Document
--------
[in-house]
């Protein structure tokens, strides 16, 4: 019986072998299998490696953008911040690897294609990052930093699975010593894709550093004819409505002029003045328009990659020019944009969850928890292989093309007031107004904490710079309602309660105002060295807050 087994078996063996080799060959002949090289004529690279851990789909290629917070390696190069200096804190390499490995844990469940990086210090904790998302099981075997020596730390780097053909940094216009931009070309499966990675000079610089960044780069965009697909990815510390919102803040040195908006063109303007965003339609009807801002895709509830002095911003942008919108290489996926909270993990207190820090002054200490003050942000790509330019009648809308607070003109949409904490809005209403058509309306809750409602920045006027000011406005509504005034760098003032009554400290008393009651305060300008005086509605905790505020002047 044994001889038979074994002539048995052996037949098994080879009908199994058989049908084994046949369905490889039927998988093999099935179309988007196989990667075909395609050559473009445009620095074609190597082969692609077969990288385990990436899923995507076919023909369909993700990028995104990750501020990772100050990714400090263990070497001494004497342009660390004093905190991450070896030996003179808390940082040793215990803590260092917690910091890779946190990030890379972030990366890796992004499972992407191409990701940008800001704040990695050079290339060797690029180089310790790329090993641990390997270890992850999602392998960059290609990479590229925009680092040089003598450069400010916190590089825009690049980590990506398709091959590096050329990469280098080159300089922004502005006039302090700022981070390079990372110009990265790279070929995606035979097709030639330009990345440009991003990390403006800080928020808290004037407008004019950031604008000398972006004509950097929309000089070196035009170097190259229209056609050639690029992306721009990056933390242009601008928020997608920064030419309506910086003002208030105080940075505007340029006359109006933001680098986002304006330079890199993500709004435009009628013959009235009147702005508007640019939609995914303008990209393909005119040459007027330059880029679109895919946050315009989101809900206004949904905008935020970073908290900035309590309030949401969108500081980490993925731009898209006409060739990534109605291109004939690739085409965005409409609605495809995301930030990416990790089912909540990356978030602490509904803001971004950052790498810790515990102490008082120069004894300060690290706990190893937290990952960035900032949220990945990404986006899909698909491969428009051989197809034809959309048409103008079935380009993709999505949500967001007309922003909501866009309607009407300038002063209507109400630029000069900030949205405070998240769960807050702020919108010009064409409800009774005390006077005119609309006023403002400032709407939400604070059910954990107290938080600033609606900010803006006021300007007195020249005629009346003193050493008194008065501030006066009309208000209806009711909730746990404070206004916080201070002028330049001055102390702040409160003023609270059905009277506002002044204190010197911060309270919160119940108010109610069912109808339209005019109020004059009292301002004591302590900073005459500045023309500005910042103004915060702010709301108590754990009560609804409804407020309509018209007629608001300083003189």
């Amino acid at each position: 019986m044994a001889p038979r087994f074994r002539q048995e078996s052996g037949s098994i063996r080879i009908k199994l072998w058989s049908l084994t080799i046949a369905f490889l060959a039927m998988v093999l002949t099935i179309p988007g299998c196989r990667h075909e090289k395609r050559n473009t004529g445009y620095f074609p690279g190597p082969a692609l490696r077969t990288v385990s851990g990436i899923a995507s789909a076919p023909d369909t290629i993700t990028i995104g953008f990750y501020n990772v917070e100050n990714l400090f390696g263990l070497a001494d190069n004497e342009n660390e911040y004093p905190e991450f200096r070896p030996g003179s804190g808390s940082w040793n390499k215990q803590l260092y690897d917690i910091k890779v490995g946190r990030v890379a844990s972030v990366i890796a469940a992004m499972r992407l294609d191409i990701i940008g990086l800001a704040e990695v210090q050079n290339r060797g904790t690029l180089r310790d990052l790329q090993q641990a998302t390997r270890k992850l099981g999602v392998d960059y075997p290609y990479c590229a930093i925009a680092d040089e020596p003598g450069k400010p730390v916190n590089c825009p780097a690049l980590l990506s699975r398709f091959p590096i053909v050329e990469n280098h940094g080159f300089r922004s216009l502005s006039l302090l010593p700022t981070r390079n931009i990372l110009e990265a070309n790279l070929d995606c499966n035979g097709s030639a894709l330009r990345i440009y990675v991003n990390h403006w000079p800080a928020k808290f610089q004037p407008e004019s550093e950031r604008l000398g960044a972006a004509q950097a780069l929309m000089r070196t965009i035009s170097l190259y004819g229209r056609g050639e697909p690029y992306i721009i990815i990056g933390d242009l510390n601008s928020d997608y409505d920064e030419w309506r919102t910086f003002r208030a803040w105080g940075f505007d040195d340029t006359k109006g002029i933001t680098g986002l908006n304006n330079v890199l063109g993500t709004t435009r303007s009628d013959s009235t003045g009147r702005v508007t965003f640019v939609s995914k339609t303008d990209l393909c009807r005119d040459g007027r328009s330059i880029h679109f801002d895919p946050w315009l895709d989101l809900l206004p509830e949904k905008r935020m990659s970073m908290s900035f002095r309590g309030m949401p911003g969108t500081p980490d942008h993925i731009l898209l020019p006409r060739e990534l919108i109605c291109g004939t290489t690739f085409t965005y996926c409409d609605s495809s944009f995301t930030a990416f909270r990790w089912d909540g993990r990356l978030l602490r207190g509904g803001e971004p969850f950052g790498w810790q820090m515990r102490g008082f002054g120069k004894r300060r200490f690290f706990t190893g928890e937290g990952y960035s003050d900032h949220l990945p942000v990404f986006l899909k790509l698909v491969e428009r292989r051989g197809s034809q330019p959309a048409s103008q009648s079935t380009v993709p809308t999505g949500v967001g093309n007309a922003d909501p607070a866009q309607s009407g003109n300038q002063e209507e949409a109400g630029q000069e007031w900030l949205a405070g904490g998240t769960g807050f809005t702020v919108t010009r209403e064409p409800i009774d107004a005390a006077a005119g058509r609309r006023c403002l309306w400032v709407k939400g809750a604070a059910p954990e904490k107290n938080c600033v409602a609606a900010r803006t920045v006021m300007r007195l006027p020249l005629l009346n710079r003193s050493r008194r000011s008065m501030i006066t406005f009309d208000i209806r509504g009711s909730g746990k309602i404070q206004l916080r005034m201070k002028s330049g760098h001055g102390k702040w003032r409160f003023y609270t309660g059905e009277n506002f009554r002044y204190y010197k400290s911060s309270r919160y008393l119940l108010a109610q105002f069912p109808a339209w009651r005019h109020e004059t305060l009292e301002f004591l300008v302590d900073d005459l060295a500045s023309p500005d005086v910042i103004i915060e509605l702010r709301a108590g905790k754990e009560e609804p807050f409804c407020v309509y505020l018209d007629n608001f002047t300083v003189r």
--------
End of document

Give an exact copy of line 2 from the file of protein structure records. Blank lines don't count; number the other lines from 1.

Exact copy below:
């Protein structure tokens, strides 16, 4: 019986072998299998490696953008911040690897294609990052930093699975010593894709550093004819409505002029003045328009990659020019944009969850928890292989093309007031107004904490710079309602309660105002060295807050 087994078996063996080799060959002949090289004529690279851990789909290629917070390696190069200096804190390499490995844990469940990086210090904790998302099981075997020596730390780097053909940094216009931009070309499966990675000079610089960044780069965009697909990815510390919102803040040195908006063109303007965003339609009807801002895709509830002095911003942008919108290489996926909270993990207190820090002054200490003050942000790509330019009648809308607070003109949409904490809005209403058509309306809750409602920045006027000011406005509504005034760098003032009554400290008393009651305060300008005086509605905790505020002047 044994001889038979074994002539048995052996037949098994080879009908199994058989049908084994046949369905490889039927998988093999099935179309988007196989990667075909395609050559473009445009620095074609190597082969692609077969990288385990990436899923995507076919023909369909993700990028995104990750501020990772100050990714400090263990070497001494004497342009660390004093905190991450070896030996003179808390940082040793215990803590260092917690910091890779946190990030890379972030990366890796992004499972992407191409990701940008800001704040990695050079290339060797690029180089310790790329090993641990390997270890992850999602392998960059290609990479590229925009680092040089003598450069400010916190590089825009690049980590990506398709091959590096050329990469280098080159300089922004502005006039302090700022981070390079990372110009990265790279070929995606035979097709030639330009990345440009991003990390403006800080928020808290004037407008004019950031604008000398972006004509950097929309000089070196035009170097190259229209056609050639690029992306721009990056933390242009601008928020997608920064030419309506910086003002208030105080940075505007340029006359109006933001680098986002304006330079890199993500709004435009009628013959009235009147702005508007640019939609995914303008990209393909005119040459007027330059880029679109895919946050315009989101809900206004949904905008935020970073908290900035309590309030949401969108500081980490993925731009898209006409060739990534109605291109004939690739085409965005409409609605495809995301930030990416990790089912909540990356978030602490509904803001971004950052790498810790515990102490008082120069004894300060690290706990190893937290990952960035900032949220990945990404986006899909698909491969428009051989197809034809959309048409103008079935380009993709999505949500967001007309922003909501866009309607009407300038002063209507109400630029000069900030949205405070998240769960807050702020919108010009064409409800009774005390006077005119609309006023403002400032709407939400604070059910954990107290938080600033609606900010803006006021300007007195020249005629009346003193050493008194008065501030006066009309208000209806009711909730746990404070206004916080201070002028330049001055102390702040409160003023609270059905009277506002002044204190010197911060309270919160119940108010109610069912109808339209005019109020004059009292301002004591302590900073005459500045023309500005910042103004915060702010709301108590754990009560609804409804407020309509018209007629608001300083003189």